12 In the opinion of EXMSS the stated purpose of the bill, “to uphold student’s rights to freedom of association” is fundamentally flawed. Freedom of association provides (as described in the New Zealand Bill of Rights Act (NZBORA)) the right to both associate or disassociate from associations. Legal interpretation insists that the current membership provisions are within the NZBORA. This interpretation is further supported by Section 5 of NZBORA which provides that the rights in NZBORA are subject to ‘such reasonable limits as can be demonstrably justified in a free and democratic society’. Due to the manner in which student associations provide many collective benefits (such as on-campus representation in the case of EXMSS) it is felt that sections 229A to 229D of the Education Act are able to be demonstrably justified in the context of New Zealand’s Tertiary Education Environment. This is not precedent setting, examples exist of industries that are levied to provide a pool of money that will benefit all stakeholders of that particular industry. A good example of this is in agriculture, where legislation recognizes this need and provides for it through the Commodity Levies Act 1990.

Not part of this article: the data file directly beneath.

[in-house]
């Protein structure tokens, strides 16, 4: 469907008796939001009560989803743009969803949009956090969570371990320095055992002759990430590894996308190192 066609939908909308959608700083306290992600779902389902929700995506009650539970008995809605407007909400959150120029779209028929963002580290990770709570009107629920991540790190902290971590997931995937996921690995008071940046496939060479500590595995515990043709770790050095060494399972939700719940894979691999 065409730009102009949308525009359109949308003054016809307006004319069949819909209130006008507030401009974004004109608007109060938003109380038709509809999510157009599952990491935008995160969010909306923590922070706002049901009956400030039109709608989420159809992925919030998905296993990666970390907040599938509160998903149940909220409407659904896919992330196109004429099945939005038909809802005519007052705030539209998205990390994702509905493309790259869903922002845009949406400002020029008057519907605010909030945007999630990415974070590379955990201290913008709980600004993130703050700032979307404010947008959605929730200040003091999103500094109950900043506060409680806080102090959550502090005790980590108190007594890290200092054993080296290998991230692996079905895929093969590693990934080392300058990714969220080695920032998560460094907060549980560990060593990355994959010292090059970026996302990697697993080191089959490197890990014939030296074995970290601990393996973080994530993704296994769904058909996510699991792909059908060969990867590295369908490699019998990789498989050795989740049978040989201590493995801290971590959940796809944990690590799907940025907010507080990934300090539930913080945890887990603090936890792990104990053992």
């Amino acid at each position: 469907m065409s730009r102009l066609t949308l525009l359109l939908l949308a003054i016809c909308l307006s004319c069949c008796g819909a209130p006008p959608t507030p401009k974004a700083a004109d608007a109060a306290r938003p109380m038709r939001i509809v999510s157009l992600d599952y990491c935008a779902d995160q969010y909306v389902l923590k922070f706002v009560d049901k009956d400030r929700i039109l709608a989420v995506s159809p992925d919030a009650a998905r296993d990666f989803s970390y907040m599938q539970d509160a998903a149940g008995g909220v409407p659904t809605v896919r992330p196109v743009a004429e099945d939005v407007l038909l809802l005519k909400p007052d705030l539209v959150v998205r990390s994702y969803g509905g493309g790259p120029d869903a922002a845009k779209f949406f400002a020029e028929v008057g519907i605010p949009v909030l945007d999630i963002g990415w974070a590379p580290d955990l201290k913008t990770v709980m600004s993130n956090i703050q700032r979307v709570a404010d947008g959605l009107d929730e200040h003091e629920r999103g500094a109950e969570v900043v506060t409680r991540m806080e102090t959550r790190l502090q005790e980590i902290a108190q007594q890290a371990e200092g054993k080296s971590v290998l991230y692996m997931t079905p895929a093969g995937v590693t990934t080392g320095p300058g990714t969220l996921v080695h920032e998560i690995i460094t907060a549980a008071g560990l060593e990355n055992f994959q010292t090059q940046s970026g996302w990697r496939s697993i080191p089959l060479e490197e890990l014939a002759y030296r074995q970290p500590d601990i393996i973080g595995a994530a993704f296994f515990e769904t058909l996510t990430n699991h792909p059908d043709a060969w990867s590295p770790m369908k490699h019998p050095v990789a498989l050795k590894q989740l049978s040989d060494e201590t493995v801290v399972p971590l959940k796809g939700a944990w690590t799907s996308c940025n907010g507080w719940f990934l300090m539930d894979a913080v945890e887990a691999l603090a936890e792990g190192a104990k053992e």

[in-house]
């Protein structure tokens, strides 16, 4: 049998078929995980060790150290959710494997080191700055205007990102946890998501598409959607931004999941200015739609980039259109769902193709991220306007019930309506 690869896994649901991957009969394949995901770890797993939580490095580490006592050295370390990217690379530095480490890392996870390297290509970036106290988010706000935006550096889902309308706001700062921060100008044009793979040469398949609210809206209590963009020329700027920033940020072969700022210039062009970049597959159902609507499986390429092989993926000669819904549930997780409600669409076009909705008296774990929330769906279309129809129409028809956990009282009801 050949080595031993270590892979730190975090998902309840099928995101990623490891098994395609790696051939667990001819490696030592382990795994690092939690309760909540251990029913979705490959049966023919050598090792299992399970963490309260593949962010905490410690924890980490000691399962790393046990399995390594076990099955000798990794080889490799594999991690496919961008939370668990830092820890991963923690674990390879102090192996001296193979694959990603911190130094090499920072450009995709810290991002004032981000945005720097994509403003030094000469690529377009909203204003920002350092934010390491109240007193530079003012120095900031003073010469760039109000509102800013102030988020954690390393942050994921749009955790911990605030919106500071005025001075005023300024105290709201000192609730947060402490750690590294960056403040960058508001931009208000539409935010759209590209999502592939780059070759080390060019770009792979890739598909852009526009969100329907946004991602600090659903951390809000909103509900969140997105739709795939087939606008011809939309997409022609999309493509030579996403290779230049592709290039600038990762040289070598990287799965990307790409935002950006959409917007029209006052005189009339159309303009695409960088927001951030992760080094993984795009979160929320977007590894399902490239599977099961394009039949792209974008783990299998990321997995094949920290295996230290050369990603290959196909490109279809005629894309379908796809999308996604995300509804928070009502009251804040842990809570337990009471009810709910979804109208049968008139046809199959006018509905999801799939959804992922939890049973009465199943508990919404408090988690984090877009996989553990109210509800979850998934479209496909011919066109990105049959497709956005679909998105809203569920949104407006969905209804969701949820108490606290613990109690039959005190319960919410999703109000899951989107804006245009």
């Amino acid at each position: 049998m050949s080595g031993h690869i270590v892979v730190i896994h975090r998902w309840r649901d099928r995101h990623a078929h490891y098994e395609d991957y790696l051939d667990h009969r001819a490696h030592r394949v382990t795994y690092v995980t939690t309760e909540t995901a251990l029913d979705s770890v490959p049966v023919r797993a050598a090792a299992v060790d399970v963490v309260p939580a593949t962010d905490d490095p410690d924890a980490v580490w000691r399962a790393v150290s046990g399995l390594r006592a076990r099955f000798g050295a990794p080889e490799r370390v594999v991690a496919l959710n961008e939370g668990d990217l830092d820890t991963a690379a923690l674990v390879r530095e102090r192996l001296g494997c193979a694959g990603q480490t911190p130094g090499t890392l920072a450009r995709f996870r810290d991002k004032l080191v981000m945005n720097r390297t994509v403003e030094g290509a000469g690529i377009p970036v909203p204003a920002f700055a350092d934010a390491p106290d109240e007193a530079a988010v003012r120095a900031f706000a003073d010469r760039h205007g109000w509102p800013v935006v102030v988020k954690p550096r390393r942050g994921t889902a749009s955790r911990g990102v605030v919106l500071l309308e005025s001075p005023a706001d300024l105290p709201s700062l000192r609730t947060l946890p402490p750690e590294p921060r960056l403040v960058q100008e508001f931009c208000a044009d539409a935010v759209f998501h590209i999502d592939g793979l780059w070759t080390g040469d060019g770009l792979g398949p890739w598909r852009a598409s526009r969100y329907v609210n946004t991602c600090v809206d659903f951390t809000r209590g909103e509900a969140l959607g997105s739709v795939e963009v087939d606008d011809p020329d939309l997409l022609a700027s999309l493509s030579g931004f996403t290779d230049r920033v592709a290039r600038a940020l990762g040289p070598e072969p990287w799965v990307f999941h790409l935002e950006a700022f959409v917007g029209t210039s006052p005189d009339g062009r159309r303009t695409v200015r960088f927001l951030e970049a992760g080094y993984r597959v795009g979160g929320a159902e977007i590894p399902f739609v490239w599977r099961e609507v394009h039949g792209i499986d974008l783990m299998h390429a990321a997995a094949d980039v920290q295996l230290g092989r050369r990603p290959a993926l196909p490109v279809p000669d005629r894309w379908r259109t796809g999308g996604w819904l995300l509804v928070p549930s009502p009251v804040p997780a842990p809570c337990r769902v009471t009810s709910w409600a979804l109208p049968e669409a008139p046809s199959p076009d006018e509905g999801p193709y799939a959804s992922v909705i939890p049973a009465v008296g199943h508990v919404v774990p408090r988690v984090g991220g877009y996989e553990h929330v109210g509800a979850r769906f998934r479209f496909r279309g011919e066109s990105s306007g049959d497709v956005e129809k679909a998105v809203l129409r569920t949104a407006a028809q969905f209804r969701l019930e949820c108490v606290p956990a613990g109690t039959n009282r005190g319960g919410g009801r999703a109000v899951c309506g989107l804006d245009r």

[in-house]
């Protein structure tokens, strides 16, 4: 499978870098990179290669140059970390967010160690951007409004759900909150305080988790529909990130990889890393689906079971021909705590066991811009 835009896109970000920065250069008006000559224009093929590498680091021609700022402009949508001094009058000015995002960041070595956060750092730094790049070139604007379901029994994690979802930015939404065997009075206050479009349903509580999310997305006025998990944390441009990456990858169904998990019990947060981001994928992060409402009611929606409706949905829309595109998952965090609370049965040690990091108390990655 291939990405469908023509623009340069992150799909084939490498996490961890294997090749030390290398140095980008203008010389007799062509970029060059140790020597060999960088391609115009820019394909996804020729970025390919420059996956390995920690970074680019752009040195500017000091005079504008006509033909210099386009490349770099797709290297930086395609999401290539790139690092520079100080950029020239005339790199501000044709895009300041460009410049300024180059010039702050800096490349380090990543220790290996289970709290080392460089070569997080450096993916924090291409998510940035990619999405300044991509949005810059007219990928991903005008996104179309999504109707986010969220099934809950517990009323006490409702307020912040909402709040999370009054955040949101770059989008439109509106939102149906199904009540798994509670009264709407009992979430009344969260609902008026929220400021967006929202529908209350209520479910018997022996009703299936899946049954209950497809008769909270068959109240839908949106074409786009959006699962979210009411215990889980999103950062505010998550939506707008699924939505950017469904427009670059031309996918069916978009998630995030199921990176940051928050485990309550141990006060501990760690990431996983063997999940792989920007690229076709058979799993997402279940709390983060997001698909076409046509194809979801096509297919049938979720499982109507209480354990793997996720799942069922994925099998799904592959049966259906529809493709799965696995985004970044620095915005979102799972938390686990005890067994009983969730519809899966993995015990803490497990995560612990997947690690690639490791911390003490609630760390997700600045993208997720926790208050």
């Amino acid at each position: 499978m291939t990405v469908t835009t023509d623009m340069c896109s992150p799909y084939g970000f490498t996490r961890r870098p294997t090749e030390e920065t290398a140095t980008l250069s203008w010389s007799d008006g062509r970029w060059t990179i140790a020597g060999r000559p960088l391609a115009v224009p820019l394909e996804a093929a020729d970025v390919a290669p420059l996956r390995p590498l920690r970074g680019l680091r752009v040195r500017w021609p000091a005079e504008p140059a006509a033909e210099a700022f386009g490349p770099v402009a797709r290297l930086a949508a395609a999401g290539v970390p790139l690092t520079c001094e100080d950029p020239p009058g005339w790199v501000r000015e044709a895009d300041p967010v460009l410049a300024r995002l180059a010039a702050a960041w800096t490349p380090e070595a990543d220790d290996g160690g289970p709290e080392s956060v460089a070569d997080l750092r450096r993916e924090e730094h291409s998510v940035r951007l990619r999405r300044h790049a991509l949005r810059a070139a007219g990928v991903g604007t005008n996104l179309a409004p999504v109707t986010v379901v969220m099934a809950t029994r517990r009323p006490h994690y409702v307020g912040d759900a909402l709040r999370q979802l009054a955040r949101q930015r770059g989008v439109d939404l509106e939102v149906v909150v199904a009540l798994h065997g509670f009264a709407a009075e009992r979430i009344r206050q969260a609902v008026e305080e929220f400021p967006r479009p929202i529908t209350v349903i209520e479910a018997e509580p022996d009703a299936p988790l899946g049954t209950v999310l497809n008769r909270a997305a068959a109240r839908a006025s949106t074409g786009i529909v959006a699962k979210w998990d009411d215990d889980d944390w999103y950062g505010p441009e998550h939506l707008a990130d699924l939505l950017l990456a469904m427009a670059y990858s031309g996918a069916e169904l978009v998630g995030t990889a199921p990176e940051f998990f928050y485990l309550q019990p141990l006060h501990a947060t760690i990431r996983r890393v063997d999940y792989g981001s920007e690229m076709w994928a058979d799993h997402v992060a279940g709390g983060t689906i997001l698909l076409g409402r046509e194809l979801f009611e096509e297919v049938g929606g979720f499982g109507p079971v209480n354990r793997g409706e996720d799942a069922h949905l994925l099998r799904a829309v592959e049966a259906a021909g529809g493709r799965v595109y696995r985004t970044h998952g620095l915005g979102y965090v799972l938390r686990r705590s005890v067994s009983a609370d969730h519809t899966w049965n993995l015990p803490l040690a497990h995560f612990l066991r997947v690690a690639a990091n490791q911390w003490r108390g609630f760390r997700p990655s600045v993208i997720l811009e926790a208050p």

13 It can be argued that the Education (Freedom of Association) Amendment Bill acts against the intent of NZBORA by effectively eliminating the opportunity for universal membership if the student body desires that structure. Applying the alternative application of the NZBORA (freedom of the right to associate) the Bill would have the effect of limiting student’s ability to associate how they wish.